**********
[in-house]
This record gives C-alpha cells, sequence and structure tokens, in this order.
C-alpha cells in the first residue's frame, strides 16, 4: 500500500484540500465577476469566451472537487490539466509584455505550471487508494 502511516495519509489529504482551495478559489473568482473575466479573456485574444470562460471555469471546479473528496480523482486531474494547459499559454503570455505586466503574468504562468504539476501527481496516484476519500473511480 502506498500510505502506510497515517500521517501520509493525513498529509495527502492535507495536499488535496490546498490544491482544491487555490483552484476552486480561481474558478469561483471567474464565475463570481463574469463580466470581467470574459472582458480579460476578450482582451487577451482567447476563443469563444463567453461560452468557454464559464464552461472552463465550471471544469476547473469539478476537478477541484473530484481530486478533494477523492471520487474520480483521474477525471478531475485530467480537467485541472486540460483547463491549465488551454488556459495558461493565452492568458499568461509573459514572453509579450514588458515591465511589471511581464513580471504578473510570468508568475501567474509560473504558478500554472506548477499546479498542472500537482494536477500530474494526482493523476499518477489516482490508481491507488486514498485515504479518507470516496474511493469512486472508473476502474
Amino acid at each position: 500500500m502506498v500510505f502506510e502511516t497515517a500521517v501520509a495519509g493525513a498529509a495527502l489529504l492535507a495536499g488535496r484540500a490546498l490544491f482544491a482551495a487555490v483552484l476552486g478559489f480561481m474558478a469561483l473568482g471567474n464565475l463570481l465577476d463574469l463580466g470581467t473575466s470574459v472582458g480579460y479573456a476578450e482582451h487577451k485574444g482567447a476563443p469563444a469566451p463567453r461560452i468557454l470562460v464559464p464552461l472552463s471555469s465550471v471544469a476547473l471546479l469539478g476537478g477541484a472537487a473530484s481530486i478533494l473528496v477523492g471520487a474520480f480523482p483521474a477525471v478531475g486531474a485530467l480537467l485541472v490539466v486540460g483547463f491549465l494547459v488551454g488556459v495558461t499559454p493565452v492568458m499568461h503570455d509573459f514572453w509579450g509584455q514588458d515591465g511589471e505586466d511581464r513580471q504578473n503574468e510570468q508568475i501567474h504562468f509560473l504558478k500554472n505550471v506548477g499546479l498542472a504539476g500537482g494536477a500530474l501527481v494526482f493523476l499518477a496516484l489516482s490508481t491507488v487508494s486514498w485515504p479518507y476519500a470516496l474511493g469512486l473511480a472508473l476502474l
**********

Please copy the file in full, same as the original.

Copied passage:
[in-house]
This record gives C-alpha cells, sequence and structure tokens, in this order.
C-alpha cells in the first residue's frame, strides 16, 4: 500500500484540500465577476469566451472537487490539466509584455505550471487508494 502511516495519509489529504482551495478559489473568482473575466479573456485574444470562460471555469471546479473528496480523482486531474494547459499559454503570455505586466503574468504562468504539476501527481496516484476519500473511480 502506498500510505502506510497515517500521517501520509493525513498529509495527502492535507495536499488535496490546498490544491482544491487555490483552484476552486480561481474558478469561483471567474464565475463570481463574469463580466470581467470574459472582458480579460476578450482582451487577451482567447476563443469563444463567453461560452468557454464559464464552461472552463465550471471544469476547473469539478476537478477541484473530484481530486478533494477523492471520487474520480483521474477525471478531475485530467480537467485541472486540460483547463491549465488551454488556459495558461493565452492568458499568461509573459514572453509579450514588458515591465511589471511581464513580471504578473510570468508568475501567474509560473504558478500554472506548477499546479498542472500537482494536477500530474494526482493523476499518477489516482490508481491507488486514498485515504479518507470516496474511493469512486472508473476502474
Amino acid at each position: 500500500m502506498v500510505f502506510e502511516t497515517a500521517v501520509a495519509g493525513a498529509a495527502l489529504l492535507a495536499g488535496r484540500a490546498l490544491f482544491a482551495a487555490v483552484l476552486g478559489f480561481m474558478a469561483l473568482g471567474n464565475l463570481l465577476d463574469l463580466g470581467t473575466s470574459v472582458g480579460y479573456a476578450e482582451h487577451k485574444g482567447a476563443p469563444a469566451p463567453r461560452i468557454l470562460v464559464p464552461l472552463s471555469s465550471v471544469a476547473l471546479l469539478g476537478g477541484a472537487a473530484s481530486i478533494l473528496v477523492g471520487a474520480f480523482p483521474a477525471v478531475g486531474a485530467l480537467l485541472v490539466v486540460g483547463f491549465l494547459v488551454g488556459v495558461t499559454p493565452v492568458m499568461h503570455d509573459f514572453w509579450g509584455q514588458d515591465g511589471e505586466d511581464r513580471q504578473n503574468e510570468q508568475i501567474h504562468f509560473l504558478k500554472n505550471v506548477g499546479l498542472a504539476g500537482g494536477a500530474l501527481v494526482f493523476l499518477a496516484l489516482s490508481t491507488v487508494s486514498w485515504p479518507y476519500a470516496l474511493g469512486l473511480a472508473l476502474l